For really dirty chains, I’ve used Maxima CleanUp Chain Cleaner. The difference with the Maxima cleaner is that you rinse it off with water – a step I really hate to perform if I don’t have to. (Hence my use of the aforementioned cleaners for only mildly dirty chains.) For this article, I used Pro Honda Chain Cleaner because my local shop was sold out of the Maxima cleaner. While the Honda cleaner rinses off with water, it didn’t do so as easily as the Maxima and required some additional effort, but in the end, the chain was just as spotless.

If your chain cleaner requires rinsing, use a low-pressure stream of water to flush away the residue.

Slide a piece of cardboard behind the chain and liberally spray the chain. While you can spray the entire chain before scrubbing it with a brush, I prefer to work in six-inch sections, spraying and scrubbing before moving on. There are several chain-scrubbing brushes available, but I tend to use just any old soft plastic bristled brush or even old toothbrushes to break free the mung. If necessary, a second spray of the cleaner will wash away the lube you scrubbed free with the brush. Repeat for the entire chain.

Now that the chain is clean and dry, it needs a coat of chain lube to provide rust protection and wear resistance.

After you’re done with the scrubbing with the rinse-away cleaner, gently hose off the chain. Don’t use a high-pressure stream. Instead, let the water flow over the chain. Once the cleaner has been rinsed away, the chain needs to be dried and, since it’s completely unprotected, relubricated. Take your bike for a short ride. Ten minutes should dry the chain and warm it up to allow the lubricant to penetrate it. Then pop it back on a stand and spray on a coat of chain lube. Don’t soak it. The excess will just fling off and make a mess. If you don’t know how to properly oil your chain, I’ll be writing up another how to article soon.

The tools of the trade.
Evans Brasfield
Evans Brasfield

Like most of the best happenings in his life, Evans stumbled into his motojournalism career. While on his way to a planned life in academia, he applied for a job at a motorcycle magazine, thinking he’d get the opportunity to write some freelance articles. Instead, he was offered a full-time job in which he discovered he could actually get paid to ride other people’s motorcycles – and he’s never looked back. Over the 25 years he’s been in the motorcycle industry, Evans has written two books, 101 Sportbike Performance Projects and How to Modify Your Metric Cruiser, and has ridden just about every production motorcycle manufactured. Evans has a deep love of motorcycles and believes they are a force for good in the world.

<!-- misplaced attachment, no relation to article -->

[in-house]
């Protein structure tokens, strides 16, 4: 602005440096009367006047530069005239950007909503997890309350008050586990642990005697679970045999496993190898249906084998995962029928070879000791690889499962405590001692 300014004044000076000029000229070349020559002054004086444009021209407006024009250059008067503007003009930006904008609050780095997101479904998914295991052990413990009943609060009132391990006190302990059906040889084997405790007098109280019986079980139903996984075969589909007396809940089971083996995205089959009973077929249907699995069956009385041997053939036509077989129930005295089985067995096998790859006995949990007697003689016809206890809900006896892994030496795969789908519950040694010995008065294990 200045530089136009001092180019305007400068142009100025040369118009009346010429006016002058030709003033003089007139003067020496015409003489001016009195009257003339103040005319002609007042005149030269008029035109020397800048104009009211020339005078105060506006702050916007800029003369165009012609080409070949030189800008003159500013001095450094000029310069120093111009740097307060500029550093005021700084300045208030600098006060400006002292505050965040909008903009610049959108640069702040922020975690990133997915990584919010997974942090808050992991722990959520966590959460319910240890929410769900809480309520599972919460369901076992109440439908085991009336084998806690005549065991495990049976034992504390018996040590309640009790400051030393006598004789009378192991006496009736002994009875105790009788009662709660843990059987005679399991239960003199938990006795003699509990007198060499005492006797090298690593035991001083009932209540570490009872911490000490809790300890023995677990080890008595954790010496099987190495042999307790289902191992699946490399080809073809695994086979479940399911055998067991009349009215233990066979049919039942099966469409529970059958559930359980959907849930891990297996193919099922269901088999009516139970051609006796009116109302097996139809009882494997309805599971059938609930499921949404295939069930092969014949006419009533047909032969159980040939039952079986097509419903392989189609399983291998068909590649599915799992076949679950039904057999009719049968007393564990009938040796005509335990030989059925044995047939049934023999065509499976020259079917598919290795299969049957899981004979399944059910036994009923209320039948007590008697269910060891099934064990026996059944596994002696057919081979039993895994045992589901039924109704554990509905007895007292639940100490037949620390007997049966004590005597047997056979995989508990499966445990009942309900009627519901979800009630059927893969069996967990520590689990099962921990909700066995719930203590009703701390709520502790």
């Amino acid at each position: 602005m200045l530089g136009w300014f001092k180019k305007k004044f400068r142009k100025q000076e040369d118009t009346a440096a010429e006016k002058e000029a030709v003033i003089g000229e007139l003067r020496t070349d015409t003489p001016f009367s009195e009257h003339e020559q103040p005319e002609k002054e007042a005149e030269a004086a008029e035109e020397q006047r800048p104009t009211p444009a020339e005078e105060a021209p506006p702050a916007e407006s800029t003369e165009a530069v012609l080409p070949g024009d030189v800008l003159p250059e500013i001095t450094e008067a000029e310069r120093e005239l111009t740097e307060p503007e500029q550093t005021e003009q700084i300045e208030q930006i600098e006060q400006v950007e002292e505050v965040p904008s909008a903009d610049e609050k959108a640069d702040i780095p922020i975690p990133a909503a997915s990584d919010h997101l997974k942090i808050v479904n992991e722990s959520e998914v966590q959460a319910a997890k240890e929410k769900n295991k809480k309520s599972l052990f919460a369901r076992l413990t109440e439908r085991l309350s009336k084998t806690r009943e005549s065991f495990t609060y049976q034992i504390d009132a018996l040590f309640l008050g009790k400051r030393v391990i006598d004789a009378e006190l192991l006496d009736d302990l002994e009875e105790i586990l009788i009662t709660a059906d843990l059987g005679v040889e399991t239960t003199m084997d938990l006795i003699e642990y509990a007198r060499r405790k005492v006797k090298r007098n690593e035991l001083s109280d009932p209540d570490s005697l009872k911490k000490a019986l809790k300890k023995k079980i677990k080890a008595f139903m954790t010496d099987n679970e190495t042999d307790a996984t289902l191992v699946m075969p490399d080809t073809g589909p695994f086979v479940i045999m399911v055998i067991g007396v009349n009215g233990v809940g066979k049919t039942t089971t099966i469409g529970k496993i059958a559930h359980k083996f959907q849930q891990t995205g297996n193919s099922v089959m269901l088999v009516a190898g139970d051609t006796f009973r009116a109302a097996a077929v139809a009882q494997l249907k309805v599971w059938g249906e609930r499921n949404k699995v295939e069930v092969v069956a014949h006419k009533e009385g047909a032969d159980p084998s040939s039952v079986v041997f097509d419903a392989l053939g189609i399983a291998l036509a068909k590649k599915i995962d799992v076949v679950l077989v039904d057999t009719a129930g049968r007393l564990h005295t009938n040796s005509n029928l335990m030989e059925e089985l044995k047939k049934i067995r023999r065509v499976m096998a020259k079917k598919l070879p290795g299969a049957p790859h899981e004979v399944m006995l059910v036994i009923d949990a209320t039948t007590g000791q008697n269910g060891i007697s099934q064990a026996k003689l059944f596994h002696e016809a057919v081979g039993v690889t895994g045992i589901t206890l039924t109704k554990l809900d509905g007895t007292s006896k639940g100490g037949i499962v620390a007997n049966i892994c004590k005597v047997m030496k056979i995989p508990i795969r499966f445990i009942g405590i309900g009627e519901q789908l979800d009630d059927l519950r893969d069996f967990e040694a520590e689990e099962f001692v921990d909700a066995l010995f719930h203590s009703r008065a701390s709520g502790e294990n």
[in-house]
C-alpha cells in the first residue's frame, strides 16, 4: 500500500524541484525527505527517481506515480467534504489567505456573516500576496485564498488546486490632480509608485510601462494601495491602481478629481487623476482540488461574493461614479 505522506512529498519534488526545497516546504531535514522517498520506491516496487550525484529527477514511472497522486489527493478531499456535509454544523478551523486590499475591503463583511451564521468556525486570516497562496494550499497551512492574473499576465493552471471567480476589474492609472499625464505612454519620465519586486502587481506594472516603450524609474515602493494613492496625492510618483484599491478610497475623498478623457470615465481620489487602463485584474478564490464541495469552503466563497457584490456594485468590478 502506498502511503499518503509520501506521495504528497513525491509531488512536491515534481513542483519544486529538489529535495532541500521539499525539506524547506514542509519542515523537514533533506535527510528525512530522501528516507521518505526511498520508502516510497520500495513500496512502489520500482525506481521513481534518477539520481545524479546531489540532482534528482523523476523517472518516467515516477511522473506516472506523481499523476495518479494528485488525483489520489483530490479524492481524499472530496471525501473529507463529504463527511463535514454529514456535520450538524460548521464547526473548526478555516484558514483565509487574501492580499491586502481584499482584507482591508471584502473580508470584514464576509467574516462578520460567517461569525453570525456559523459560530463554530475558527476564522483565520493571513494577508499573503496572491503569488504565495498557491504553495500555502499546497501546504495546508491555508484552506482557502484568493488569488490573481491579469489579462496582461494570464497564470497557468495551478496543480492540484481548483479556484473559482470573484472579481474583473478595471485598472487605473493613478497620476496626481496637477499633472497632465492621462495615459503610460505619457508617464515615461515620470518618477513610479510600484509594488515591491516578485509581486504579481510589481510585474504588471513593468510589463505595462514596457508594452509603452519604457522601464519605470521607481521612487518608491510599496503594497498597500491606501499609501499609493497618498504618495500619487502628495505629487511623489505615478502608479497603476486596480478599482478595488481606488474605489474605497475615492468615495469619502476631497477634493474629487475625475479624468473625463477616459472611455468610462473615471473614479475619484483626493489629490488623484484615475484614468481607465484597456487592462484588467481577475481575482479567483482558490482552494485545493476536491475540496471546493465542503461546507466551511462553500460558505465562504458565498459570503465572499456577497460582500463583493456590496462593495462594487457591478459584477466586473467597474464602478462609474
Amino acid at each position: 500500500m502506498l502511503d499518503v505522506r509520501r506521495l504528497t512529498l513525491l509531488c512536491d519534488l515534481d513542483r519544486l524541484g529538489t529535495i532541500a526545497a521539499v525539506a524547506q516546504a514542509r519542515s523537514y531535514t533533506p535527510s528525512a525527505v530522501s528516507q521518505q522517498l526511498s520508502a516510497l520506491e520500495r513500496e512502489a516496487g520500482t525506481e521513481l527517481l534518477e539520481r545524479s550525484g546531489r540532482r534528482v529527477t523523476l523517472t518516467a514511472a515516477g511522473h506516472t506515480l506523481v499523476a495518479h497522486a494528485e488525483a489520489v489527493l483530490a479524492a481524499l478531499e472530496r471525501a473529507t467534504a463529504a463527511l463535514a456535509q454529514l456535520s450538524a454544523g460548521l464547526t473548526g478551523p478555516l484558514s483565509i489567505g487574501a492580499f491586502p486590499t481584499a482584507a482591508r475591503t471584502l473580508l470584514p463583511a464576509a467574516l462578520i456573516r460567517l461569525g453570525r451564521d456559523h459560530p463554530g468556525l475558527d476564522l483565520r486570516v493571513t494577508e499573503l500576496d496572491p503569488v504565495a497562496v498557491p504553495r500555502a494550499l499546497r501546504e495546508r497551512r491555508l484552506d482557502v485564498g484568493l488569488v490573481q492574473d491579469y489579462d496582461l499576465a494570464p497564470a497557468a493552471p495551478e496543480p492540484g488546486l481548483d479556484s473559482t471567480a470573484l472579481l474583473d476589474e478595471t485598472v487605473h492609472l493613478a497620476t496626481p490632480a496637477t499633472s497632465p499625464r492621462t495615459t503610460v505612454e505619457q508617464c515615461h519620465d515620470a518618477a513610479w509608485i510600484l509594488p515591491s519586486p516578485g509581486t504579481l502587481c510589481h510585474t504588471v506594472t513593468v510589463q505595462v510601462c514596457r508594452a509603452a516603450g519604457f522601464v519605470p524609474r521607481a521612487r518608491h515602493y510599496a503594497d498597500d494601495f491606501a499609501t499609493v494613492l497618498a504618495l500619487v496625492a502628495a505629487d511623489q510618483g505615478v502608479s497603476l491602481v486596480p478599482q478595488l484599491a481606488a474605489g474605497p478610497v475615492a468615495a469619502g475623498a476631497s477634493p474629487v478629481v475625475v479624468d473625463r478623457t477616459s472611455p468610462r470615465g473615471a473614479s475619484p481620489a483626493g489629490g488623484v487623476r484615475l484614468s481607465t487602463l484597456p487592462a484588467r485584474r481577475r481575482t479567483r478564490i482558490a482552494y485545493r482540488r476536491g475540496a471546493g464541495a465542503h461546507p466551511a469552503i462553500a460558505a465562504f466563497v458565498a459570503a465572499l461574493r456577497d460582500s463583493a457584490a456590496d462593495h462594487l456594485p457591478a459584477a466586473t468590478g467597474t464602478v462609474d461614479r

More by Evans Brasfield

Join the conversation
2 of 6 comments
  • BlueStrada BlueStrada on May 19, 2016

    Nice Job on this tech story. I would add that the use of a Wheel Jockey from will make the job much easier if your bke does not have a center-stand. Three sizes made to accommodate any size bike.

  • Craig Hoffman Craig Hoffman on May 24, 2016

    If you are insane like me, an electric leaf blower is great for blasting water out of the chain after washing the bike. I do this with the dirt bike as it gets washed a lot more than the street bike does.

    Great advice too about the nylon bristle brush. You can get these cheap at any hardware store. They work far better than a wire brush. Only took me about 30 years to figure out that one! ;)

    WD40 is great for cleaning chain goo off the rear wheel. It does tend to attract a fine layer of dirt though. Soap and water gets rid of that.